Lethbridge Fire and EMS remind river safety tips ahead of summer season
It’s expect to be a hot summer across southern Alberta, which has officials reminding those planning to cool off in a river or body of water to be cautious and plan ahead.
“We strongly, strongly recommend PFD’s (personal flotation device) even if the water is only waist deep, shoulder depth, we don't want to see people succumb because they can't swim,” said Brendon Pyne, water rescue team lead with Lethbridge Fire and EMS.
He says wearing a life jacket, proper footwear, knowing how to swim, staying sober and having a float plan in place can save lives.
“Let somebody know where you're planning to put in, how long your trip is going to take and where you're planning to get out and then those people, they'll be able to contact you or start looking for you if you have not arrived at your destination,” Pyne said.
As of Thursday afternoon, the Oldman River was flowing at 23.8 cubic meters per second, a slight decrease from earlier this month.
Lethbridge Fire and EMS did not have to respond to any water rescue calls on the river last summer and they hope that trend continues.
“This year, we're hoping the public service announcements that goes out, we keep people as safe as we can and that we don't have to go out, that is our ultimate goal,” Pyne added.
LEARN TO SWIM
Jillian Johnston, aquatics manager at the YMCA Lethbridge says wearing a life jacket and water shoes can be effective, but knowing how to swim can make the biggest difference.
“We always encourage everybody to have strong swimming abilities always because one of the things that happens when you fall into the water is people tend to panic,” Johnston said. “A lot of people learn to swim with goggles on and so when they fall into a river, they're expecting it to be clear and it's not, so that causes a lot of people to panic.”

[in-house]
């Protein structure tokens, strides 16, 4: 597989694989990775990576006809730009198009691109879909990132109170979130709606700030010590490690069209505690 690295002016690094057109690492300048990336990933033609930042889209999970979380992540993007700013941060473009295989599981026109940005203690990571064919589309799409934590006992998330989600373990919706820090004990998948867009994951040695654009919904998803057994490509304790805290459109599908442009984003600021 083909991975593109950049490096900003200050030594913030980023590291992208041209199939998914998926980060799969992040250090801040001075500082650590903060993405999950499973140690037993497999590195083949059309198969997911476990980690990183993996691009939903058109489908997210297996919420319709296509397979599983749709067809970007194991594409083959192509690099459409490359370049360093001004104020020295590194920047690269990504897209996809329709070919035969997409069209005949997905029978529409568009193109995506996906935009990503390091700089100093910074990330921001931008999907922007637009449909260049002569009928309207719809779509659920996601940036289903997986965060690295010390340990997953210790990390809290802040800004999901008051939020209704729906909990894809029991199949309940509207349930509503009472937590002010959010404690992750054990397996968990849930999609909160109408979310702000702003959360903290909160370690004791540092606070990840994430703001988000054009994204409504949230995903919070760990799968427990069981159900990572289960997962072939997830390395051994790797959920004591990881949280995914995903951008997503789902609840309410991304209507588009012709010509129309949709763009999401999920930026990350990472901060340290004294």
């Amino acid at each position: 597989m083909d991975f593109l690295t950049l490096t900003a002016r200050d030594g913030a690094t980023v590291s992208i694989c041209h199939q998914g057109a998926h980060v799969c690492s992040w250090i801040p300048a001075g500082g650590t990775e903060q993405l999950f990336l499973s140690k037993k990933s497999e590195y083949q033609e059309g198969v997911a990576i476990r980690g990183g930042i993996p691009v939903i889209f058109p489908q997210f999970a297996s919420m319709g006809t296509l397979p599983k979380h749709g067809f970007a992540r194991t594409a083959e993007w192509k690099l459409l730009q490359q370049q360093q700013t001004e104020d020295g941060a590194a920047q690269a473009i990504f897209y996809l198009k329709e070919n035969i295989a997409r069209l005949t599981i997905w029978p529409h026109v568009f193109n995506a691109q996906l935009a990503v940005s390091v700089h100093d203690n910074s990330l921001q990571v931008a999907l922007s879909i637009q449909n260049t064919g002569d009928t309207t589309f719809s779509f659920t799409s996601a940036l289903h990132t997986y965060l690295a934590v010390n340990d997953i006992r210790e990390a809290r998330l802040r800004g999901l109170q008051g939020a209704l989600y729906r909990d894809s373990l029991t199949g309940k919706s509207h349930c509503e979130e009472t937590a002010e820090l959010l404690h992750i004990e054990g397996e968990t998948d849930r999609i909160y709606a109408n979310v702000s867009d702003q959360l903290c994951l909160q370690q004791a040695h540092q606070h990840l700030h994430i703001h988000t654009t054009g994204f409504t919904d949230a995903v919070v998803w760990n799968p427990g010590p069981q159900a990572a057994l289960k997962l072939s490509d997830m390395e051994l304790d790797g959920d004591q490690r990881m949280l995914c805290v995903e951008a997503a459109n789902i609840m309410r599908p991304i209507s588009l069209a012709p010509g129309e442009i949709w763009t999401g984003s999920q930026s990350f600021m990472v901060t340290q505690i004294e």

Johnston says the YMCA Lethbridge offers swimming lessons to anyone.
“We have lots of swimming lessons,” Johnston said. “Right from babies all the way up to 99 and 100-years-old. It doesn’t matter the age.”
“Most drownings happen within one to three meters from a point of safety,” Johnston added.
The Oldman River may look tame, but Pyne says there's hazards below the water, especially near the high level train bridge.
He’s asking people to not jump off of the low-level girders on the high-level bridge into the water
“There’s so many hazards under the water, in and out of the pilings there,” he said. “We’ve pulled barbed wire out, rope, logs. When we’re doing training in and around that area, there’s so many hazards we encounter, and we’re professionals and we still have had issues.” If you see someone in distress or drowning, you are asked to call 911 and not enter the water.
“A drowning victim can potentially turn into two drowning victims,” Pyne said. “If you have something you can throw to them, something that can float for them to hold on to, or a jacket that you can potentially get them and pull them in with it we suggest, but do not go into the river to try to save somebody, you’ll potentially become a victim yourself.”
Lethbridge Fire and EMS provided these tips to staying safe:
- LFES recommends Personal Floatation Devices (PFDs or life jackets) for all persons floating in the river
- Inspect PFDs to make sure they hold air. This should be done at home before going to the river bottom
- · Have a float plan. This should consist of where you plan to enter the river, where you will be getting out, how long the journey will/should take and who is with you. Leave this information with family or friends so they are aware you are on the river. Talk about your group’s swimming abilities.
- Have footwear in case you need to exit the river prematurely
- No alcohol or drugs on the river. They impair your ability to swim and possibly fight the current, should you need to
- Have a cell phone in a waterproof bag to keep it dry in case you need to call 911
- Avoid the weir and recognize the warning devices. Portage around the weir by following the signs before the weir